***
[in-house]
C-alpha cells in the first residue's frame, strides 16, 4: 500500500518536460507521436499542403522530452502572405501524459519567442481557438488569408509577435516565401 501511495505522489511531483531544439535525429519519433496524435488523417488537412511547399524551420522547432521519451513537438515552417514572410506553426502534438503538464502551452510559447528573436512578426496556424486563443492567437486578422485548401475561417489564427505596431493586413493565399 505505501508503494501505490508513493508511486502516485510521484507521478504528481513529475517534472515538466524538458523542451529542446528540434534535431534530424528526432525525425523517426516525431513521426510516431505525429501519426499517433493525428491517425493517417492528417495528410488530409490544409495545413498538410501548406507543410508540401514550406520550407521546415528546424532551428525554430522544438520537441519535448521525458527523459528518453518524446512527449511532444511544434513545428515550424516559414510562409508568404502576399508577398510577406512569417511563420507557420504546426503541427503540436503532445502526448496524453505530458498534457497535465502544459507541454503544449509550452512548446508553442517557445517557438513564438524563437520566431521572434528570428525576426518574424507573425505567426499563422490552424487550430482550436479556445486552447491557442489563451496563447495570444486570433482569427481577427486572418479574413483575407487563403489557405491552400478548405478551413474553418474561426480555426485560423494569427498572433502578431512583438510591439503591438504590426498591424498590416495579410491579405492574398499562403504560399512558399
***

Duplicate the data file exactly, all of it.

[in-house]
C-alpha cells in the first residue's frame, strides 16, 4: 500500500518536460507521436499542403522530452502572405501524459519567442481557438488569408509577435516565401 501511495505522489511531483531544439535525429519519433496524435488523417488537412511547399524551420522547432521519451513537438515552417514572410506553426502534438503538464502551452510559447528573436512578426496556424486563443492567437486578422485548401475561417489564427505596431493586413493565399 505505501508503494501505490508513493508511486502516485510521484507521478504528481513529475517534472515538466524538458523542451529542446528540434534535431534530424528526432525525425523517426516525431513521426510516431505525429501519426499517433493525428491517425493517417492528417495528410488530409490544409495545413498538410501548406507543410508540401514550406520550407521546415528546424532551428525554430522544438520537441519535448521525458527523459528518453518524446512527449511532444511544434513545428515550424516559414510562409508568404502576399508577398510577406512569417511563420507557420504546426503541427503540436503532445502526448496524453505530458498534457497535465502544459507541454503544449509550452512548446508553442517557445517557438513564438524563437520566431521572434528570428525576426518574424507573425505567426499563422490552424487550430482550436479556445486552447491557442489563451496563447495570444486570433482569427481577427486572418479574413483575407487563403489557405491552400478548405478551413474553418474561426480555426485560423494569427498572433502578431512583438510591439503591438504590426498591424498590416495579410491579405492574398499562403504560399512558399